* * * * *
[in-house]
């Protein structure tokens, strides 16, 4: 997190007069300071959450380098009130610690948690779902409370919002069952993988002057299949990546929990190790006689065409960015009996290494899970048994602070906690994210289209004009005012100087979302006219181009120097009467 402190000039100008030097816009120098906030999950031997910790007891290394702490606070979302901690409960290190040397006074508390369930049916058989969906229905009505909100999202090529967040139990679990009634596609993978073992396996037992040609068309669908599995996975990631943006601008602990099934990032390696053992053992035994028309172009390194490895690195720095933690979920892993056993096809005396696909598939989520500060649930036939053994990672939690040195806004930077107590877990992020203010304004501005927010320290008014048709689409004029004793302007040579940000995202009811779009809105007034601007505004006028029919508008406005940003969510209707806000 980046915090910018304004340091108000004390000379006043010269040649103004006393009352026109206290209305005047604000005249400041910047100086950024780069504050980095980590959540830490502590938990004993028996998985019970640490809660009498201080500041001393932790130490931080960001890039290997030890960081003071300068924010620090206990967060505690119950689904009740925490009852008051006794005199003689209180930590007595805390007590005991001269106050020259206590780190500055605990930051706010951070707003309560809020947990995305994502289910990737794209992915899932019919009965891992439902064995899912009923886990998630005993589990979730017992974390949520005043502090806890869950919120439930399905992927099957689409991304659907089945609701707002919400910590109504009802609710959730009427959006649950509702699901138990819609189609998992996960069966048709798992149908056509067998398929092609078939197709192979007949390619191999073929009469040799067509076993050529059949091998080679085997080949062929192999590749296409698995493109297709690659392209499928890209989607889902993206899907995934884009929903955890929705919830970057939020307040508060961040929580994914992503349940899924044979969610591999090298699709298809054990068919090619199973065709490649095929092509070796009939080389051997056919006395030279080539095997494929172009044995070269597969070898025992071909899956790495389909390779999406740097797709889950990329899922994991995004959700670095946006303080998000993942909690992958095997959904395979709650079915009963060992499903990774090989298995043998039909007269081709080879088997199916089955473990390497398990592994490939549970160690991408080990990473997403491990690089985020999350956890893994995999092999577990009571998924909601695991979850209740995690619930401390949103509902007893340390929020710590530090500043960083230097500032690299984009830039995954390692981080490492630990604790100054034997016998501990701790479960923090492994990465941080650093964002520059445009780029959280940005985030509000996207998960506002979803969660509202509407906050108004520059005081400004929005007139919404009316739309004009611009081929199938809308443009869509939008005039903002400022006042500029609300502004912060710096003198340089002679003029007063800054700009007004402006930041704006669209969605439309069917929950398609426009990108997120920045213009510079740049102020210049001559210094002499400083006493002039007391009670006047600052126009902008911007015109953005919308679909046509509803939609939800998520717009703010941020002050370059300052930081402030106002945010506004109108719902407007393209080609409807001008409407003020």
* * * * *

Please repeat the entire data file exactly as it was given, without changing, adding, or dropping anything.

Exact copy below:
[in-house]
């Protein structure tokens, strides 16, 4: 997190007069300071959450380098009130610690948690779902409370919002069952993988002057299949990546929990190790006689065409960015009996290494899970048994602070906690994210289209004009005012100087979302006219181009120097009467 402190000039100008030097816009120098906030999950031997910790007891290394702490606070979302901690409960290190040397006074508390369930049916058989969906229905009505909100999202090529967040139990679990009634596609993978073992396996037992040609068309669908599995996975990631943006601008602990099934990032390696053992053992035994028309172009390194490895690195720095933690979920892993056993096809005396696909598939989520500060649930036939053994990672939690040195806004930077107590877990992020203010304004501005927010320290008014048709689409004029004793302007040579940000995202009811779009809105007034601007505004006028029919508008406005940003969510209707806000 980046915090910018304004340091108000004390000379006043010269040649103004006393009352026109206290209305005047604000005249400041910047100086950024780069504050980095980590959540830490502590938990004993028996998985019970640490809660009498201080500041001393932790130490931080960001890039290997030890960081003071300068924010620090206990967060505690119950689904009740925490009852008051006794005199003689209180930590007595805390007590005991001269106050020259206590780190500055605990930051706010951070707003309560809020947990995305994502289910990737794209992915899932019919009965891992439902064995899912009923886990998630005993589990979730017992974390949520005043502090806890869950919120439930399905992927099957689409991304659907089945609701707002919400910590109504009802609710959730009427959006649950509702699901138990819609189609998992996960069966048709798992149908056509067998398929092609078939197709192979007949390619191999073929009469040799067509076993050529059949091998080679085997080949062929192999590749296409698995493109297709690659392209499928890209989607889902993206899907995934884009929903955890929705919830970057939020307040508060961040929580994914992503349940899924044979969610591999090298699709298809054990068919090619199973065709490649095929092509070796009939080389051997056919006395030279080539095997494929172009044995070269597969070898025992071909899956790495389909390779999406740097797709889950990329899922994991995004959700670095946006303080998000993942909690992958095997959904395979709650079915009963060992499903990774090989298995043998039909007269081709080879088997199916089955473990390497398990592994490939549970160690991408080990990473997403491990690089985020999350956890893994995999092999577990009571998924909601695991979850209740995690619930401390949103509902007893340390929020710590530090500043960083230097500032690299984009830039995954390692981080490492630990604790100054034997016998501990701790479960923090492994990465941080650093964002520059445009780029959280940005985030509000996207998960506002979803969660509202509407906050108004520059005081400004929005007139919404009316739309004009611009081929199938809308443009869509939008005039903002400022006042500029609300502004912060710096003198340089002679003029007063800054700009007004402006930041704006669209969605439309069917929950398609426009990108997120920045213009510079740049102020210049001559210094002499400083006493002039007391009670006047600052126009902008911007015109953005919308679909046509509803939609939800998520717009703010941020002050370059300052930081402030106002945010506004109108719902407007393209080609409807001008409407003020």